Protecting Wilderness and National Parks

Shooters must not call the shots on logging in national parks

Joint media release:
The Wilderness Society
National Parks Association of NSW
Nature Conservation Council of NSW
The Colong Foundation for Wilderness Ltd

Four of the state’s leading conservation organisations have called on the O’Farrell government to reject the recommendations of the upper house inquiry into public lands [1] to allow logging in national parks and place a moratorium on new conservation areas.

The coalition, which includes the National Parks Association of NSW, The Wilderness Society (NSW), the Colong Foundation for Wilderness, and the Nature Conservation Council of NSW, said that if media accounts of the inquiry report’s recommendations are correct, forestry was incompatible with nature conservation, and dismissed the inquiry’s report as biased and a waste of money.

The committee was chaired by Shooters and Fishers Party MLC Robert Brown.

The Wilderness Society NSW Campaigns Manager Belinda Fairbrother said: “The people of NSW will be outraged by calls to open our national parks up to logging. The idea that you could swap diverse, old-growth forests in national parks for overexploited patches of state forest, as this report apparently recommends, is completely ludicrous. This report wilfully ignores the evidence of the major environmental impacts of current forestry practices, preferring instead to repeat industry spin about the environmental benefits of logging.”

Colong Foundation for Wilderness Director Keith Muir said: “This report is a politically motivated attack on national parks, their current management and park rangers. Our national parks system is something to be very proud of, and it deserves adequate resourcing and significant expansion so that we have a reserve system that protects adequate examples of all the diverse environments in NSW. The recommendation of a moratorium on national park declarations flies in the face of good policy.”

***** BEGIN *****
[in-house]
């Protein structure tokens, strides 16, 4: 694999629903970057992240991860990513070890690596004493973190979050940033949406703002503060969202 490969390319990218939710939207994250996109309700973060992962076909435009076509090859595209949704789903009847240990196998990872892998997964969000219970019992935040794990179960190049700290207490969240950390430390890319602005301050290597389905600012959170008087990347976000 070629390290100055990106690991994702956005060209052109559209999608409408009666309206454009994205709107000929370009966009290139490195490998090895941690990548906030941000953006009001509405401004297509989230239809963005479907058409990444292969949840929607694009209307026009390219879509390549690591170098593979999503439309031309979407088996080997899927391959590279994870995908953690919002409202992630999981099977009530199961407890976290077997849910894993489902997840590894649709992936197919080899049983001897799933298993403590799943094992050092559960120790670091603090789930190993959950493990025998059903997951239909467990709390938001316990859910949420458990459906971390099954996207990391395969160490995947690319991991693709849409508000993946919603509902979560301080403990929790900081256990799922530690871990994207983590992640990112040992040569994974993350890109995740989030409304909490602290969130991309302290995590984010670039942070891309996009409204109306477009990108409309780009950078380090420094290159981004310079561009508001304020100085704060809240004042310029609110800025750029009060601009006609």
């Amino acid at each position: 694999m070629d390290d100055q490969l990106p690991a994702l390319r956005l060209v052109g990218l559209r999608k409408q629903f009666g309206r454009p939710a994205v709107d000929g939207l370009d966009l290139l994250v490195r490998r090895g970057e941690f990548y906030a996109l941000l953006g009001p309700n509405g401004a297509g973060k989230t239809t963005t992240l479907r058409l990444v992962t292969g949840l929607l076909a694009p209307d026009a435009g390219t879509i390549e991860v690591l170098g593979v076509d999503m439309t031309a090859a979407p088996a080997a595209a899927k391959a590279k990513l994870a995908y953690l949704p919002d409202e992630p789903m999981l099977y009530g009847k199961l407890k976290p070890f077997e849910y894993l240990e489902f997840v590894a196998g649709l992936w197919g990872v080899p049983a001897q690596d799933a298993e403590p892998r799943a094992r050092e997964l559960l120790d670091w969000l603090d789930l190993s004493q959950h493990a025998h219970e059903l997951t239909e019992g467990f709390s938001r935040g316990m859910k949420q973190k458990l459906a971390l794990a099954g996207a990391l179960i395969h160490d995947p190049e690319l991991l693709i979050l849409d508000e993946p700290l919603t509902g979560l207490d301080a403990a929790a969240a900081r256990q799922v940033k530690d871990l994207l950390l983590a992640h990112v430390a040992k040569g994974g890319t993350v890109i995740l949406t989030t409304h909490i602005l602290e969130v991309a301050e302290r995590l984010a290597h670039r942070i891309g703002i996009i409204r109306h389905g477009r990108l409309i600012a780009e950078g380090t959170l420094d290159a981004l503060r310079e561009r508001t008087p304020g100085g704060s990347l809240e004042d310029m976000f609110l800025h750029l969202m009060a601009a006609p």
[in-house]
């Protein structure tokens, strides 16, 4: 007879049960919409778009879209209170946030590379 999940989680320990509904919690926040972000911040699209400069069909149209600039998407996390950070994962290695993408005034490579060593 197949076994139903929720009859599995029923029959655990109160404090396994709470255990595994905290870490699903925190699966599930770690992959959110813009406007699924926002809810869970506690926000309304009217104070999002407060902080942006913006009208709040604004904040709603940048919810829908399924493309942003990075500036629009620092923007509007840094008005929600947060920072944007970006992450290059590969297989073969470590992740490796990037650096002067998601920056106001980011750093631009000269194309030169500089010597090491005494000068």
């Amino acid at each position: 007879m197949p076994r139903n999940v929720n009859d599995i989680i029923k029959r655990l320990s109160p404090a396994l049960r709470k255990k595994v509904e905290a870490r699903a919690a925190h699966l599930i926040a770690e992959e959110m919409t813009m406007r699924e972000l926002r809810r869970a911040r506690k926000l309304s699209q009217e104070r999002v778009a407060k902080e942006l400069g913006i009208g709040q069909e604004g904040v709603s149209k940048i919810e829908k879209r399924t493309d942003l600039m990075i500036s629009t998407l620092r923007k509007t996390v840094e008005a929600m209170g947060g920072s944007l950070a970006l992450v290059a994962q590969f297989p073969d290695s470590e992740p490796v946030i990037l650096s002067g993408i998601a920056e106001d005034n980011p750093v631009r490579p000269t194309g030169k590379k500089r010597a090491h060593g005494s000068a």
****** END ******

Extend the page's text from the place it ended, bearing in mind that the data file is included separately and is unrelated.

National Parks Association of NSW CEO Kevin Evans said: “This report highlights what a farcical waste of money these standing committees can be. The committee was chaired by Robert Brown of the Shooters and Fishers Party, which has long called for this inquiry and this report has his fingerprints all over it. The inquiry’s terms of reference were biased from the start. Now it seems the report’s author has zeroed in on the complaints of those with an anti-national parks agenda, such as elements of the forestry industry. The report’s recommendations conveniently overlook the concerns of all the NSW citizens and landholders who spoke out against the exploitation of our national parks.”

Nature Conservation Council of NSW CEO Pepe Clarke said: “Despite the mix of participants on the committee, many of the report’s recommendations are uncannily similar to the agenda of the Shooters and Fishers Party. The opening of national parks to ‘forestry harvesting’ is one of their policies. The Inquiry’s findings, as reported, also appear to fit with their agenda of introducing grazing, logging and high-impact recreation into national parks. Although the NSW government has said in the past that it is not their agenda to allow logging in national parks, the last two years have shown us that another force is at play in decisions like allowing hunting in national parks. We challenge the NSW government to finally stand up to the Shooters and Fishers party and dismiss the recommendations of this report as the extremist wish list that they are.”

[1] The NSW Legislative Council General Purpose Standing Committee No.5’s Inquiry Into Management of Public Land in New South Wales

Media contacts:

The Wilderness Society – NSW Campaigns Director Belinda Fairbrother, 0405 082 396
Colong Foundation for Wilderness – Director Keith Muir, 0412 791 404
National Parks Association of NSW – CEO Kevin Evans, 0457 797 977
Nature Conservation Council of NSW – Media Officer James Tremain, 0419 272 254